Posted in Vintage Collectibles


Recently a close friend asked me to sell a pair of never-worn bell-bottom pants that she bought almost 40 years ago to wear to a pool party that she never attended. I perked up to this request, as bell bottoms were the thing to wear in the 70s, and I myself lived in bell bottoms back then. I replied to her request, “Let’s have a look; vintage clothing does sell.” 

What I was shown was a pair of white cotton bell-bottom pants with the Winston cigarette branding and its then-advertising slogan “How Good It Is” literally covering them top to bottom in bright red, navy, and gold colors. 

She said that with smoking being out of favor these days, people like to collect things like this. I must be honest: these were the most un-cool bell-bottom pants I’d ever seen. This print wasn’t popular in the ‘70s and I didn’t think they’d be popular today, but I had to agree with her thinking. People do collect such things. But…these pants were so loud and unhip that I felt I had to say, “If it wasn’t cool then, it is probably still not cool now so please don’t get your hopes up that I can do much with these.” I brought them home with little hope of finding out much about them, hung the pants over the back of a chair in my office, and forgot about them.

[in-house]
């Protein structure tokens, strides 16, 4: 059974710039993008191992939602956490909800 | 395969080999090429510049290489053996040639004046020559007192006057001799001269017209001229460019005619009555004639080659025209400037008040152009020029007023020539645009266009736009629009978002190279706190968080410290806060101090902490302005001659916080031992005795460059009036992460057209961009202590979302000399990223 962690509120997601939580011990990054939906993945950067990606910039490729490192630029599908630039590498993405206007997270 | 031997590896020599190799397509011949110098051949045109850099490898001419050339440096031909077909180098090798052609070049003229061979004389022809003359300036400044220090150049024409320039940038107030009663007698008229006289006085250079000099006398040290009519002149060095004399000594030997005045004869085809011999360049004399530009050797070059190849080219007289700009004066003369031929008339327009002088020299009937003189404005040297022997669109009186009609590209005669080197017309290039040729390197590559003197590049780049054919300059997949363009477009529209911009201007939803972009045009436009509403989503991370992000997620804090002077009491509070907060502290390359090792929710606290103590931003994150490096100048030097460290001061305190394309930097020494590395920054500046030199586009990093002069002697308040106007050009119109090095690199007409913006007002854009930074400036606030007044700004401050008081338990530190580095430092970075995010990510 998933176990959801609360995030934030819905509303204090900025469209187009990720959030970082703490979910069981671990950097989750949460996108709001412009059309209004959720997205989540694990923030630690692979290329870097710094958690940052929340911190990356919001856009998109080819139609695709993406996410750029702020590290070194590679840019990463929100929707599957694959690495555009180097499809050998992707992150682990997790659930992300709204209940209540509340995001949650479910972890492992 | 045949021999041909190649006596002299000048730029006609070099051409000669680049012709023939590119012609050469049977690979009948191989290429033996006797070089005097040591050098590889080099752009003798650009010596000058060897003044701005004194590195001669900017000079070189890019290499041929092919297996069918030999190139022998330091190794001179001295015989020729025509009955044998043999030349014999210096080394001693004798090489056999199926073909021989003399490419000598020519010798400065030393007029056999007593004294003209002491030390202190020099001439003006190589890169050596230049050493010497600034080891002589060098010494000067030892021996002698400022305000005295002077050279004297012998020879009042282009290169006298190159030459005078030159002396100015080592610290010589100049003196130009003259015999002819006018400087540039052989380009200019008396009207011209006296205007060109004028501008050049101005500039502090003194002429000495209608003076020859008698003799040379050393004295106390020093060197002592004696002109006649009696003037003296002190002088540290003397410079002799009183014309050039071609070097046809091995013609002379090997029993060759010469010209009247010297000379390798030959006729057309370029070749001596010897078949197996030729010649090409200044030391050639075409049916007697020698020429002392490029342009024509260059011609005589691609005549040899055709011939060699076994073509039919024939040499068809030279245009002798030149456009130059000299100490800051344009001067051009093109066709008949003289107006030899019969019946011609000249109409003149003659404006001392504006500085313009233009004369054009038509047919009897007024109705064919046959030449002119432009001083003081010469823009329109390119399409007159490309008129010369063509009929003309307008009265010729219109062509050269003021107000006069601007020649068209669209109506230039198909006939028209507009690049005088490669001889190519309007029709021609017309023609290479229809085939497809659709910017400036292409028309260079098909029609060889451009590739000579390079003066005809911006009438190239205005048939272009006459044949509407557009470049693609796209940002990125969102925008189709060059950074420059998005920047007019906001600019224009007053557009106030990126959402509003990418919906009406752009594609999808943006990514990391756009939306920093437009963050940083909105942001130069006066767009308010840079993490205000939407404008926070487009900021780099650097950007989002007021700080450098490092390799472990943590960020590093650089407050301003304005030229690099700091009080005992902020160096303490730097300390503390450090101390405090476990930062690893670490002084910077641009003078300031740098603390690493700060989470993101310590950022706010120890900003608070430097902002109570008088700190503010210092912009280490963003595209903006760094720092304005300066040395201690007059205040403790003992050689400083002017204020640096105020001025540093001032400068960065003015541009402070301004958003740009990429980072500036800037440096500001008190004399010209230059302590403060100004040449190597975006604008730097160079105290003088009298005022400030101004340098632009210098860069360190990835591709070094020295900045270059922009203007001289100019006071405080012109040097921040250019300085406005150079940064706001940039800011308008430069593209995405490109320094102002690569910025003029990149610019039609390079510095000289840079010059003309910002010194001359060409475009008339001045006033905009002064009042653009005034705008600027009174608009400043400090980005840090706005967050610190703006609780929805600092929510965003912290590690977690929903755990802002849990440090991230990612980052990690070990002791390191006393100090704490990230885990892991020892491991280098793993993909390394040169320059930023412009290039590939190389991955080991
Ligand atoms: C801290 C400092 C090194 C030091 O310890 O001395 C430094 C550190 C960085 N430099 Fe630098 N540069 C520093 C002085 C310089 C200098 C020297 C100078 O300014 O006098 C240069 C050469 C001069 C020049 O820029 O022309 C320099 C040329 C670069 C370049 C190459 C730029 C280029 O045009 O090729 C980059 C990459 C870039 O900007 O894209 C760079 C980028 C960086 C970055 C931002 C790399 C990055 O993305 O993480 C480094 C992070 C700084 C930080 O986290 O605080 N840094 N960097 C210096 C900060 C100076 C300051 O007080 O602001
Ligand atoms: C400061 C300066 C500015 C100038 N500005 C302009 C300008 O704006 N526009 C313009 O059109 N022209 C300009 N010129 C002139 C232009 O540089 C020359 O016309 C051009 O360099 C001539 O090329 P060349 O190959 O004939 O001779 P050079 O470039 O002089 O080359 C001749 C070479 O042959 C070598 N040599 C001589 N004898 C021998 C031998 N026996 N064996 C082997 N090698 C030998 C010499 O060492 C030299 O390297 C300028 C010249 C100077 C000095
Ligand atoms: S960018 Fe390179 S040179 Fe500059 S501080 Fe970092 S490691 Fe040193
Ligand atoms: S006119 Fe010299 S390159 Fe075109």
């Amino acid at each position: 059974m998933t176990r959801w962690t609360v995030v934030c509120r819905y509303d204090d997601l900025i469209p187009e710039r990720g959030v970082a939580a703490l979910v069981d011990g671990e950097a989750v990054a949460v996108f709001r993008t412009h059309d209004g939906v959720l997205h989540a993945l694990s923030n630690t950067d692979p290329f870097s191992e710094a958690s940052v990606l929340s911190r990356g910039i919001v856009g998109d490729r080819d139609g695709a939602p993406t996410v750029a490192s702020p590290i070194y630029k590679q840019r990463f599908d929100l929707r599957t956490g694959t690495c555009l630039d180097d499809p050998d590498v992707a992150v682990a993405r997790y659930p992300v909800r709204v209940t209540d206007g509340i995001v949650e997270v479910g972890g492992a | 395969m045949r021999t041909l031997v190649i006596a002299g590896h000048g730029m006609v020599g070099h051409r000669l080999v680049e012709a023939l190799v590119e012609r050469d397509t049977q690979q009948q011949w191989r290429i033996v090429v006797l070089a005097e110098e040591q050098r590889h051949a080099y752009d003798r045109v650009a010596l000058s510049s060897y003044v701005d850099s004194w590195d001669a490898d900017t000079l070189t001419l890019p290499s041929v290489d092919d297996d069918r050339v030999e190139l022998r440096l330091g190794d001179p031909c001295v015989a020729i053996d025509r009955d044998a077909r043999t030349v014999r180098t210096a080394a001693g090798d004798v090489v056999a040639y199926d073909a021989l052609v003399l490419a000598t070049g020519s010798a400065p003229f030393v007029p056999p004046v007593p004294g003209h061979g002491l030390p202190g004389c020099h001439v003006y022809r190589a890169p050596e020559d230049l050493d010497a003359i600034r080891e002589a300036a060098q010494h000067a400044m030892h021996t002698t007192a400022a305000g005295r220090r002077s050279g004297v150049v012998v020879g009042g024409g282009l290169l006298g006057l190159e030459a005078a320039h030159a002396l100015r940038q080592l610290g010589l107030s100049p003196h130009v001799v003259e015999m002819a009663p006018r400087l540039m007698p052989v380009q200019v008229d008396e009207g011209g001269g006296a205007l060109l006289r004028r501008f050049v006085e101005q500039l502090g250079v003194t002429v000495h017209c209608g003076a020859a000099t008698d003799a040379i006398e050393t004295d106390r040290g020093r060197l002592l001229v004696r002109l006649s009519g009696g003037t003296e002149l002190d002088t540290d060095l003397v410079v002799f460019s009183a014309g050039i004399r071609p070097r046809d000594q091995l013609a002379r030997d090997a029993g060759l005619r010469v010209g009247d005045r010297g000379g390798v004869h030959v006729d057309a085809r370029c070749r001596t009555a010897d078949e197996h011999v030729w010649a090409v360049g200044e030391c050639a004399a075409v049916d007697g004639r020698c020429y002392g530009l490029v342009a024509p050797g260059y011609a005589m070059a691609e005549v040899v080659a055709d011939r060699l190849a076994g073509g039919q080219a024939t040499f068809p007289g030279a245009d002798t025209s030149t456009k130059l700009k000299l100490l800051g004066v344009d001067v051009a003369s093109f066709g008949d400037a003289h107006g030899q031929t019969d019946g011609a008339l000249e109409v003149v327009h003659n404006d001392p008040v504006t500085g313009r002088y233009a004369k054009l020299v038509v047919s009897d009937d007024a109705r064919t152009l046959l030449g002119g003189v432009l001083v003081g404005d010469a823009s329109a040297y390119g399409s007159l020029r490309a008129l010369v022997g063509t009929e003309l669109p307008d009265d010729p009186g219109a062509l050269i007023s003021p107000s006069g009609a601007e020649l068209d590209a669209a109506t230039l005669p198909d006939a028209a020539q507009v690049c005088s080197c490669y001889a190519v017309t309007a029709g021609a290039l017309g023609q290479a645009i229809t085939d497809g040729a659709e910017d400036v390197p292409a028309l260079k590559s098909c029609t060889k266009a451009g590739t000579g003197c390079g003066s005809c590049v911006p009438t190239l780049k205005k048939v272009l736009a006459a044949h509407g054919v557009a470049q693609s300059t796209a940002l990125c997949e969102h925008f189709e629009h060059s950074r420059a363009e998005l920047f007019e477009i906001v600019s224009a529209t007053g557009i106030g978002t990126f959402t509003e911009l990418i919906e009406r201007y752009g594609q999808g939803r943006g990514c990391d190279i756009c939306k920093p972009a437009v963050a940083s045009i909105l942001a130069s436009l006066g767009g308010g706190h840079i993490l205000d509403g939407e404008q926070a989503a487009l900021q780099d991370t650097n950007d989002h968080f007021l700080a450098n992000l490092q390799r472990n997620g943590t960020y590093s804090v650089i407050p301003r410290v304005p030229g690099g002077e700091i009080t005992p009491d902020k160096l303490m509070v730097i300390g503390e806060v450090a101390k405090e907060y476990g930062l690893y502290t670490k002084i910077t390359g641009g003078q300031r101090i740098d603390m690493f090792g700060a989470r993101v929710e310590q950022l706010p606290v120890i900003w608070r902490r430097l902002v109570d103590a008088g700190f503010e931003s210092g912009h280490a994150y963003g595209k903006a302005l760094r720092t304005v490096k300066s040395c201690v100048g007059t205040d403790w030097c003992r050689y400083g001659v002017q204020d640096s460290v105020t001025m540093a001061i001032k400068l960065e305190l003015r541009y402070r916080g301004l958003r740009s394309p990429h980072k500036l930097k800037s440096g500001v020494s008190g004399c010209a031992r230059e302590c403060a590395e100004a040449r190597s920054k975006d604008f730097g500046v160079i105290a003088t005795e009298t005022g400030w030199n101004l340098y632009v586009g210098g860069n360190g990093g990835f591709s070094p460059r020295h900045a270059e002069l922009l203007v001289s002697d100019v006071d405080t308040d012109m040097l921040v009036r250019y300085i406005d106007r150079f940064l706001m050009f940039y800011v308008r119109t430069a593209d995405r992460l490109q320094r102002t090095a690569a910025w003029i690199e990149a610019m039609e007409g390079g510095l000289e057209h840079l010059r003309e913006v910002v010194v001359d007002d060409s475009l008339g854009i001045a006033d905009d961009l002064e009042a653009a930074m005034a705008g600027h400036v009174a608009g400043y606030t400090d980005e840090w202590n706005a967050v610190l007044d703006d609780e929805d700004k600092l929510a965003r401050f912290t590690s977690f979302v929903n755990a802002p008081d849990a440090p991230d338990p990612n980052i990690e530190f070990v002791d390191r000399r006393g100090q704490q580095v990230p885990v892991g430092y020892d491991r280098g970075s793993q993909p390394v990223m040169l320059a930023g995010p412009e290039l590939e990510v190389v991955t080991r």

A few days later I decided I had to research these for her–I like to be true to my word. To my surprise, I found several pairs sold, or selling, online in like-new condition between $99 and $200. I also found some in worn condition with huge stains and/or holes selling around $30. That was when I found a new reverence for this vintage piece of apparel. As I stood there looking at the bell bottoms, I realized I had learned another important point to selling collectibles in my shop: I almost dismissed a prime piece of vintage clothing because to me these pants weren’t anything to write home about. I almost allowed my personal taste to dictate what should sell in my shop. 

I’m not sure if these pants are scarce today because folks like me just don’t want them, or if it’s because they’re just now finding their way out of the bottom drawer or backs of closets. In either event, the “Winston Fancy Pants Bell Bottoms,” as they are called, are in my shop now and I should make a nice profit for my friend. And as for myself, if I’m asked again to sell an item I personally don’t like for someone, I’m going to give it my full faith and attention that its age commands in this business until I can prove otherwise.

Margaret Siemers

Siemers Rafter Room

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